@submit is a Python callback function that takes one argument. The agrument is a dictionary that represents a single tuple.

@state is a Python dictionary object for keeping state.

 

In the Edit Output Schema window, you declare two output attributes - number and square - of type Number.

Edit schema for code as source

When the streams flow is running, the Flow of Events shows the generated test data.

Flow of Events for code as source

B. Optimized for synchronous cases: generate_sync

The produce approach with its background queue’s interthread communication has its performance cost. Therefore, for synchronous use cases with high data throughput, it is recommended to use the faster generate_sync function approach.

To this end, instead of the produce function, your code needs to implement the generate_sync function. The code structure might look very similar, except that instead of calling submit for each emitted event, the code will use the yield directive for this purpose.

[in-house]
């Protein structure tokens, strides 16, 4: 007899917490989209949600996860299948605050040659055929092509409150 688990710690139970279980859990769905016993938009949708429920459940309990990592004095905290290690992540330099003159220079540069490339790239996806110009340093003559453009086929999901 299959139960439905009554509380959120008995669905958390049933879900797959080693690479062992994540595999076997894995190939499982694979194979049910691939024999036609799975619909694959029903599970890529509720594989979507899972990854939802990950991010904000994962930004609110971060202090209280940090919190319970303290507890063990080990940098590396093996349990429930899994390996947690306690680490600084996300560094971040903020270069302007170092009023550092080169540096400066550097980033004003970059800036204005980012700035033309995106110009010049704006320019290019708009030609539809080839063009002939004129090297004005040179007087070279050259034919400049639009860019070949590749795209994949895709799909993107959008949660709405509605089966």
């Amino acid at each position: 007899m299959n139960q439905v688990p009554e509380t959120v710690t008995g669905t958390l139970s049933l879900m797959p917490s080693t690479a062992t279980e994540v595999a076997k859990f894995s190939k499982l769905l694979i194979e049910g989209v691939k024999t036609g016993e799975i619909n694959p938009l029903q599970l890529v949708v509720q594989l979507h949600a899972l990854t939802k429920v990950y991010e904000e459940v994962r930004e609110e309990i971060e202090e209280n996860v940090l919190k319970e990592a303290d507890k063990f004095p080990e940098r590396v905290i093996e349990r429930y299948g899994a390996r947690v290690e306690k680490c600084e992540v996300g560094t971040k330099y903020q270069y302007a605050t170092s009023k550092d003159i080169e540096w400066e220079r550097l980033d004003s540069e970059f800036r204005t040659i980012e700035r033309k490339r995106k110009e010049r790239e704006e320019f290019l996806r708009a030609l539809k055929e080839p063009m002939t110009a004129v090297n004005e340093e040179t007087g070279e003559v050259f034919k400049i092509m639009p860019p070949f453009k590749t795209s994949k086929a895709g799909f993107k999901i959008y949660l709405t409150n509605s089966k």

The following code shows an example of generate_sync:

# The generate_sync() function will be called when the job starts to run.
# It emits events by calling 'yield' on the output event dictionary.
# @state a Python dictionary object for keeping state
# You must declare all output attributes in the Edit Schema window.
def generate_sync(state):
    counter = 0
    while(True):
         # Submit a tuple in each iteration:
         yield {"number": counter, "square": counter * counter}
         counter += 1
         time.sleep(0.5)    # Simulates a delay of 0.5 seconds between emitted events

The output schema and runtime output data are the same as in the example for produce.

Comparison of produce and generate_sync

The following table compares the produce and generate_sync approaches:

Aspect produce generate_sync
Use cases Async, sync Sync
Performance Slower, due to interthread communication Faster
Function signature def produce(submit, state) def generate_sync(state)
Emitting event submit(…) yield …

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Code as a Processing and Analytics operator

The Code as a Processing and Analytics operator has both an input parameter and a return value.

Example 1